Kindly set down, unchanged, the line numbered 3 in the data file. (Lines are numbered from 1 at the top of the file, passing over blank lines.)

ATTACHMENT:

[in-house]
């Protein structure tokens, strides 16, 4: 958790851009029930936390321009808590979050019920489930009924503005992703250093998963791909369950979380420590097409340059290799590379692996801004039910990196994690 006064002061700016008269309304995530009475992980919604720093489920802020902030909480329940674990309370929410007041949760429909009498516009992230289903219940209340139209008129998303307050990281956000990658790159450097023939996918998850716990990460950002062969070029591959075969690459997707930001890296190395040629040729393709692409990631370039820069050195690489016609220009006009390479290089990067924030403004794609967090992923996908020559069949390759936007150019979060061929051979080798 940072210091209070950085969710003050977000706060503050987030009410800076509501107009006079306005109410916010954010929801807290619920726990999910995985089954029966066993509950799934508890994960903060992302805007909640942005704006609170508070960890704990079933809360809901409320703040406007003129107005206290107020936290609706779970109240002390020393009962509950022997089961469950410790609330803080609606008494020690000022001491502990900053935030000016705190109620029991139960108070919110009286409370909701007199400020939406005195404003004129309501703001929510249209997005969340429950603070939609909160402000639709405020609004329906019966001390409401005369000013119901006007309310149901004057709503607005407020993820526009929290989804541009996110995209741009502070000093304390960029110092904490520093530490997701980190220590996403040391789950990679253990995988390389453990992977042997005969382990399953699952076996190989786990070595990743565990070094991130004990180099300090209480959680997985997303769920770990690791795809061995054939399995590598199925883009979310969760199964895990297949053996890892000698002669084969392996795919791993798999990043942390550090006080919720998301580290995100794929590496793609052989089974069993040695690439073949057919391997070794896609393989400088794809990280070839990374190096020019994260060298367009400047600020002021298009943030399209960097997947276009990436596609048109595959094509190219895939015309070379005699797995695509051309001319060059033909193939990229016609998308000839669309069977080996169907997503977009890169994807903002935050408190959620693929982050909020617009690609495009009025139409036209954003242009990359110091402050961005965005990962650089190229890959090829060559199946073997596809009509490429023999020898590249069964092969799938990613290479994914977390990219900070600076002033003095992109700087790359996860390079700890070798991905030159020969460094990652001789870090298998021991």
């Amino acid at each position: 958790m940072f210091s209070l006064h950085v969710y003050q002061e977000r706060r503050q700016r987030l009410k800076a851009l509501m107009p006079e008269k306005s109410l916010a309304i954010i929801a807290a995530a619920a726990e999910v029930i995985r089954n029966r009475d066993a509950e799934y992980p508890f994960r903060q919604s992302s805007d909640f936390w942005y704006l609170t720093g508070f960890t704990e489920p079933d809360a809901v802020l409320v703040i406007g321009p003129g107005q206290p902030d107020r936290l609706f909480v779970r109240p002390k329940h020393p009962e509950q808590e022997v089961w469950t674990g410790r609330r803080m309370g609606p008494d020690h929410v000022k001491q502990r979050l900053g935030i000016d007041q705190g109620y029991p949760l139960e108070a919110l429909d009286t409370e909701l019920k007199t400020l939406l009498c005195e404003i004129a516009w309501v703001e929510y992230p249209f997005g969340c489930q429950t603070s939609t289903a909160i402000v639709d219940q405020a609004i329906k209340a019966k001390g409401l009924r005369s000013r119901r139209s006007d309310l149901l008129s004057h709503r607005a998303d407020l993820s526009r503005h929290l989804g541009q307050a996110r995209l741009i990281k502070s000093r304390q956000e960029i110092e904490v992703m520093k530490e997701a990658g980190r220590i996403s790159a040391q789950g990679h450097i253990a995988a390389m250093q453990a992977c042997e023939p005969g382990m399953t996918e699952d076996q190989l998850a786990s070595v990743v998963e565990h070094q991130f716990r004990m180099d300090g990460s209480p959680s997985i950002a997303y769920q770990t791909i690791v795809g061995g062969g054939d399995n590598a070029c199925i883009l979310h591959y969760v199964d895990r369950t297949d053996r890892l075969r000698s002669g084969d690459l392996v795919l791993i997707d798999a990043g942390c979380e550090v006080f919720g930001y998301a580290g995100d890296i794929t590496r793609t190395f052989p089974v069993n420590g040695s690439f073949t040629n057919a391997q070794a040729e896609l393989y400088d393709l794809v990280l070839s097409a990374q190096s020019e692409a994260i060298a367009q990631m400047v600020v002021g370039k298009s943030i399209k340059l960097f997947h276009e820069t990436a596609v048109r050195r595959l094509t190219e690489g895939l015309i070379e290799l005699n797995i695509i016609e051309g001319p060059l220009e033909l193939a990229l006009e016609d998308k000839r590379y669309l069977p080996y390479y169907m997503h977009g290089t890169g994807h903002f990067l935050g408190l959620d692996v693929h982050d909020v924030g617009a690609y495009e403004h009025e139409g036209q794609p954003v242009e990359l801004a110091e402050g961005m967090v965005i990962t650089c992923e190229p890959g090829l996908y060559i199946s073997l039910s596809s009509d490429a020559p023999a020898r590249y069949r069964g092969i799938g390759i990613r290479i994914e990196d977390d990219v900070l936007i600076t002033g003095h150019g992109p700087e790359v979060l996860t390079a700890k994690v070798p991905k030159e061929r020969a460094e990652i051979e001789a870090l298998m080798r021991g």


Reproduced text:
């Amino acid at each position: 958790m940072f210091s209070l006064h950085v969710y003050q002061e977000r706060r503050q700016r987030l009410k800076a851009l509501m107009p006079e008269k306005s109410l916010a309304i954010i929801a807290a995530a619920a726990e999910v029930i995985r089954n029966r009475d066993a509950e799934y992980p508890f994960r903060q919604s992302s805007d909640f936390w942005y704006l609170t720093g508070f960890t704990e489920p079933d809360a809901v802020l409320v703040i406007g321009p003129g107005q206290p902030d107020r936290l609706f909480v779970r109240p002390k329940h020393p009962e509950q808590e022997v089961w469950t674990g410790r609330r803080m309370g609606p008494d020690h929410v000022k001491q502990r979050l900053g935030i000016d007041q705190g109620y029991p949760l139960e108070a919110l429909d009286t409370e909701l019920k007199t400020l939406l009498c005195e404003i004129a516009w309501v703001e929510y992230p249209f997005g969340c489930q429950t603070s939609t289903a909160i402000v639709d219940q405020a609004i329906k209340a019966k001390g409401l009924r005369s000013r119901r139209s006007d309310l149901l008129s004057h709503r607005a998303d407020l993820s526009r503005h929290l989804g541009q307050a996110r995209l741009i990281k502070s000093r304390q956000e960029i110092e904490v992703m520093k530490e997701a990658g980190r220590i996403s790159a040391q789950g990679h450097i253990a995988a390389m250093q453990a992977c042997e023939p005969g382990m399953t996918e699952d076996q190989l998850a786990s070595v990743v998963e565990h070094q991130f716990r004990m180099d300090g990460s209480p959680s997985i950002a997303y769920q770990t791909i690791v795809g061995g062969g054939d399995n590598a070029c199925i883009l979310h591959y969760v199964d895990r369950t297949d053996r890892l075969r000698s002669g084969d690459l392996v795919l791993i997707d798999a990043g942390c979380e550090v006080f919720g930001y998301a580290g995100d890296i794929t590496r793609t190395f052989p089974v069993n420590g040695s690439f073949t040629n057919a391997q070794a040729e896609l393989y400088d393709l794809v990280l070839s097409a990374q190096s020019e692409a994260i060298a367009q990631m400047v600020v002021g370039k298009s943030i399209k340059l960097f997947h276009e820069t990436a596609v048109r050195r595959l094509t190219e690489g895939l015309i070379e290799l005699n797995i695509i016609e051309g001319p060059l220009e033909l193939a990229l006009e016609d998308k000839r590379y669309l069977p080996y390479y169907m997503h977009g290089t890169g994807h903002f990067l935050g408190l959620d692996v693929h982050d909020v924030g617009a690609y495009e403004h009025e139409g036209q794609p954003v242009e990359l801004a110091e402050g961005m967090v965005i990962t650089c992923e190229p890959g090829l996908y060559i199946s073997l039910s596809s009509d490429a020559p023999a020898r590249y069949r069964g092969i799938g390759i990613r290479i994914e990196d977390d990219v900070l936007i600076t002033g003095h150019g992109p700087e790359v979060l996860t390079a700890k994690v070798p991905k030159e061929r020969a460094e990652i051979e001789a870090l298998m080798r021991g």